Stop the presses: The Post has officially announced itself as a bona fide Oscar contender. Sight unseen, pundits have been predicting for months that The Post would be the film to beat this year, especially after no clear frontrunner emerged from the fall festivals. After all, The Post is a highly topical drama about The President vs. The Press.
Here are the five films that gained the most from the Film Independent love in the epic enterprise known as awards season.
Yahoo Entertainment asked the actors and directors at the Governors Awards which 2017 film or performance would have their early vote on the Oscar ballot.
Considering how back-loaded the release schedule is when it comes to awards-friendly films, it’s an encouraging sign that there have already been several movies from the first half of 2017 that could easily wind up in the Oscar conversation. True, a couple of them (Mudbound, Call Me by Your Name) premiered at Sundance and won’t get distributed until the fall, but there are plenty that have already dropped, from the art house (The Lovers, The Big Sick) to the cineplex (Get Out, Wonder Woman). Juno could provide the template for this touching and crowdpleasing rom-com based on the real-life coupling of Kumail Nanjiani and Emily V. Gordon.
On Monday, Universal Pictures announced a release date for the Untitled Jordan Peele Project to hit theaters March 15, 2019, which will arrive just about two years after the release of his sleeper hit-slash-cultural touchpoint Get Out. The new film could be the first of four more “social thrillers” from the red-hot writer-director and Key and Peele alum. At a Blu-ray event for Get Out held on the Universal lot earlier this month, Peele teased — or “approached teasing” — his next film to Yahoo Movies.
Jordan Peele’s biting commentary on race in America-slash-scarefest about a black photographer whose weekend away at his white girlfriend’s country home turns into a nightmare is chock-full of foreshadowing, subtext, and Easter eggs. Internet sleuths have been dissecting the deeply layered film since the film’s release, and Peele himself will occasionally chime in on Twitter to confirm or deny their findings. At this week’s press event for Get Out‘s home release in Los Angeles (the film is now available on digital services and will be available May 23 on DVD/Blu-ray), the writer-director revealed to Yahoo Movies the hidden reference he was most impressed viewers recognized.
Get Out, Jordan Peele’s acclaimed satire of “post-racial America” cloaked in the guise of a freaky psychological thriller, has been the biggest box office surprise of the year. Naturally, we’ve got to wonder if Peele has plans for a sequel. Jason Blum, the horror hitmaker whose Blumhouse Productions was behind Get Out, seemed less sure, even though his company has released multiple entries in its successful Paranormal Activity, Insidious and The Purge franchises.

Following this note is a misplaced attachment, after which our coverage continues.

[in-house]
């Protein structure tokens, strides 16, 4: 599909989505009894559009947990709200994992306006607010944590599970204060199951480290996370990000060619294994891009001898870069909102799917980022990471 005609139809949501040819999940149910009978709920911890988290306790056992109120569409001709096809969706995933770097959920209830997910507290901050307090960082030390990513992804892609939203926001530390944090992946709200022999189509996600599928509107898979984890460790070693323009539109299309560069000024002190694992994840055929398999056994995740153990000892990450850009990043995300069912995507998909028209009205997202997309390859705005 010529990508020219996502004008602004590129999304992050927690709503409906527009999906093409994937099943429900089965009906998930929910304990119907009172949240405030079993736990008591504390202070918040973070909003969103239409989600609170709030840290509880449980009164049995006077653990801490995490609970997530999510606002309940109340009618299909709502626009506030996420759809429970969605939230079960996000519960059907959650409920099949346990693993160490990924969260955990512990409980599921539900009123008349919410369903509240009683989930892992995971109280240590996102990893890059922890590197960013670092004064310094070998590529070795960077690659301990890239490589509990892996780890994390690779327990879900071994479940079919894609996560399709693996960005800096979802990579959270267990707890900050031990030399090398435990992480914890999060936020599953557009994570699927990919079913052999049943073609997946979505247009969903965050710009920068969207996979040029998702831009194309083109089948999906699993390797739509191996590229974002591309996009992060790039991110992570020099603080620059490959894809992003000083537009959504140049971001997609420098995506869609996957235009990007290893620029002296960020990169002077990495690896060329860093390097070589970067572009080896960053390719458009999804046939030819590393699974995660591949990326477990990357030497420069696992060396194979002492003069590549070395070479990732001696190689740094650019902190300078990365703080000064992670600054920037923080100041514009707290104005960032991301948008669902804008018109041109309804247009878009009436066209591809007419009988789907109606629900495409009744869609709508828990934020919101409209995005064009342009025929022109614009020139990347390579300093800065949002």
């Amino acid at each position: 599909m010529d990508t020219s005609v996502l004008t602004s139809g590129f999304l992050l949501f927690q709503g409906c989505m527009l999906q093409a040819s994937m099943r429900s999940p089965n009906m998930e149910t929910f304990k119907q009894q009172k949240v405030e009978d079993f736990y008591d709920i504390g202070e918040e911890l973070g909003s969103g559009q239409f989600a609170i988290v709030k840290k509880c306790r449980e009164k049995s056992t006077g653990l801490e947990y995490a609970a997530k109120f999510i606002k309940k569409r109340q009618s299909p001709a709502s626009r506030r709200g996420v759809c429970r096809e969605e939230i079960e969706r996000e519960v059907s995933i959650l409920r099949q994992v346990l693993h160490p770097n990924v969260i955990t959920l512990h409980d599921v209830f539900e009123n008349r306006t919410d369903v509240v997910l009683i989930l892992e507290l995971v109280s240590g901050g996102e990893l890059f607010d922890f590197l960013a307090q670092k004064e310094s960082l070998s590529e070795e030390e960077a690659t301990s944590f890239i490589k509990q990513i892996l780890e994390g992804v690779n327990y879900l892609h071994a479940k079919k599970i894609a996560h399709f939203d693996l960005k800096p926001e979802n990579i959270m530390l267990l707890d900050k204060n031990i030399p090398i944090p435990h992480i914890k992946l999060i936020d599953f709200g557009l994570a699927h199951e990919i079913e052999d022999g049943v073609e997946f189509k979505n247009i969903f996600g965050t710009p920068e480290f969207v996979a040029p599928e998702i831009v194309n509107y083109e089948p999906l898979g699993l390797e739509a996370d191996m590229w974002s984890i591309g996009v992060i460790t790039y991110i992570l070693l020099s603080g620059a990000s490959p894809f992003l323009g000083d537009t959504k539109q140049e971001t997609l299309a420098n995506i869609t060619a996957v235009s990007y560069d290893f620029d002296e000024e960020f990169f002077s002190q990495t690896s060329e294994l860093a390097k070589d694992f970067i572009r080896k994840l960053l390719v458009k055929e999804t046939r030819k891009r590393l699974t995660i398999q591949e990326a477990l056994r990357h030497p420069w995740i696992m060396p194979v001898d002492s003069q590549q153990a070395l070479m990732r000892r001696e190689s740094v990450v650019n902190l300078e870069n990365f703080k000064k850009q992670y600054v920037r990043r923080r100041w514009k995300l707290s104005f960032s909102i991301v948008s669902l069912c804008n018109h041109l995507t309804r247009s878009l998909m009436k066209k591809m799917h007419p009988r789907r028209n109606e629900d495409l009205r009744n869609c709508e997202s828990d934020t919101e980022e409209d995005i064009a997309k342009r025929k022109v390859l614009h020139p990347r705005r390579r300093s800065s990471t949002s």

Daniel Kaluuya, the British actor and star of Jordan Peele‘s hit horror movie Get Out, defended his casting in the film that explores racial issues in the U.S. While Jackson defended his remarks as not a criticism of black British actors but just a question about Hollywood, Kaluuya, who rose to fame in the U.K. on TV shows such as Skins and Babylon and will soon appear in Ryan Coogler’s Black Panther and was recently cast as the lead in Steve McQueen‘s Widows, addressed the complaint. “Big up Samuel L. Jackson, because here’s a guy who has broken down doors.
Any fan of the Comedy Central series Key and Peele knows that its eponymous creators and costars, Keegan Michael-Key and Jordan Peele, are big-time horror fans. Peele, it turns out, is such a genre groupie that his acclaimed directorial debut, Get Out — which currently boasts a rare 100 percent approval rating on the critic aggregator Rotten Tomatoes — is a legit frightener. Yes, there’s some dark comedy in the film, about a young black photographer (Daniel Kaluuya) who senses something sinister going on while meeting his girlfriend’s white parents during a weekend away in the ‘burbs.
Jordan Peele does not appear onscreen in his directorial debut, Get Out, the sharply subversive horror film about a biracial couple’s very terrifying weekend in the suburbs. But the Key and Peele alum and sketch-comedy pro did some acting around the movie.